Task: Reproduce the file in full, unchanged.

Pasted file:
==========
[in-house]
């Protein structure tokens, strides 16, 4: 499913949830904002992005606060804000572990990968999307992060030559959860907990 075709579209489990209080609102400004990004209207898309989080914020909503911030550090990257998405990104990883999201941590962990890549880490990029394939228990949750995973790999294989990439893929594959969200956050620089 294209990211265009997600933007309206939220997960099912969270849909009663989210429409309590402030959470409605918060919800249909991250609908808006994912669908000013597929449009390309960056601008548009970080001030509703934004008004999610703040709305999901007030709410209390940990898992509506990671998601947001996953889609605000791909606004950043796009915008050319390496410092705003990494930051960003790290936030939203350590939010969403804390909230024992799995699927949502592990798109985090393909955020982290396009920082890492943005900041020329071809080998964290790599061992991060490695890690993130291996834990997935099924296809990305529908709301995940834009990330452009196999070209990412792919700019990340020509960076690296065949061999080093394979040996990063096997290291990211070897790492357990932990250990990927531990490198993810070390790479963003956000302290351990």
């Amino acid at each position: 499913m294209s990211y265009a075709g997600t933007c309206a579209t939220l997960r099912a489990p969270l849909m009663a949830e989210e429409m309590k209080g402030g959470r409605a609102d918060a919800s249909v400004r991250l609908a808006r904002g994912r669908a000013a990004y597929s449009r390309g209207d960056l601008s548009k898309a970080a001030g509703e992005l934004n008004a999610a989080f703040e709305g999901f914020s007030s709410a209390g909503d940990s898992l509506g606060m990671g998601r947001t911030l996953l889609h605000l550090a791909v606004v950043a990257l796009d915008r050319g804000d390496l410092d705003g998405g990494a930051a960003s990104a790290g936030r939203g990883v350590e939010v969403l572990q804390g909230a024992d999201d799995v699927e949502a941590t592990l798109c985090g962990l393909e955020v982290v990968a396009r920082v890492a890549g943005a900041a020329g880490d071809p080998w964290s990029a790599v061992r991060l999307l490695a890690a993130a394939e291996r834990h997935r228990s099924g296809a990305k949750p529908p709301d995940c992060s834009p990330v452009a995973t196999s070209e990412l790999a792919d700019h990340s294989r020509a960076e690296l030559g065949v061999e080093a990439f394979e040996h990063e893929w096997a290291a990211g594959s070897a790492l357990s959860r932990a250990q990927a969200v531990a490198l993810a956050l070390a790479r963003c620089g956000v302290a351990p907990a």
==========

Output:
[in-house]
């Protein structure tokens, strides 16, 4: 499913949830904002992005606060804000572990990968999307992060030559959860907990 075709579209489990209080609102400004990004209207898309989080914020909503911030550090990257998405990104990883999201941590962990890549880490990029394939228990949750995973790999294989990439893929594959969200956050620089 294209990211265009997600933007309206939220997960099912969270849909009663989210429409309590402030959470409605918060919800249909991250609908808006994912669908000013597929449009390309960056601008548009970080001030509703934004008004999610703040709305999901007030709410209390940990898992509506990671998601947001996953889609605000791909606004950043796009915008050319390496410092705003990494930051960003790290936030939203350590939010969403804390909230024992799995699927949502592990798109985090393909955020982290396009920082890492943005900041020329071809080998964290790599061992991060490695890690993130291996834990997935099924296809990305529908709301995940834009990330452009196999070209990412792919700019990340020509960076690296065949061999080093394979040996990063096997290291990211070897790492357990932990250990990927531990490198993810070390790479963003956000302290351990």
């Amino acid at each position: 499913m294209s990211y265009a075709g997600t933007c309206a579209t939220l997960r099912a489990p969270l849909m009663a949830e989210e429409m309590k209080g402030g959470r409605a609102d918060a919800s249909v400004r991250l609908a808006r904002g994912r669908a000013a990004y597929s449009r390309g209207d960056l601008s548009k898309a970080a001030g509703e992005l934004n008004a999610a989080f703040e709305g999901f914020s007030s709410a209390g909503d940990s898992l509506g606060m990671g998601r947001t911030l996953l889609h605000l550090a791909v606004v950043a990257l796009d915008r050319g804000d390496l410092d705003g998405g990494a930051a960003s990104a790290g936030r939203g990883v350590e939010v969403l572990q804390g909230a024992d999201d799995v699927e949502a941590t592990l798109c985090g962990l393909e955020v982290v990968a396009r920082v890492a890549g943005a900041a020329g880490d071809p080998w964290s990029a790599v061992r991060l999307l490695a890690a993130a394939e291996r834990h997935r228990s099924g296809a990305k949750p529908p709301d995940c992060s834009p990330v452009a995973t196999s070209e990412l790999a792919d700019h990340s294989r020509a960076e690296l030559g065949v061999e080093a990439f394979e040996h990063e893929w096997a290291a990211g594959s070897a790492l357990s959860r932990a250990q990927a969200v531990a490198l993810a956050l070390a790479r963003c620089g956000v302290a351990p907990a």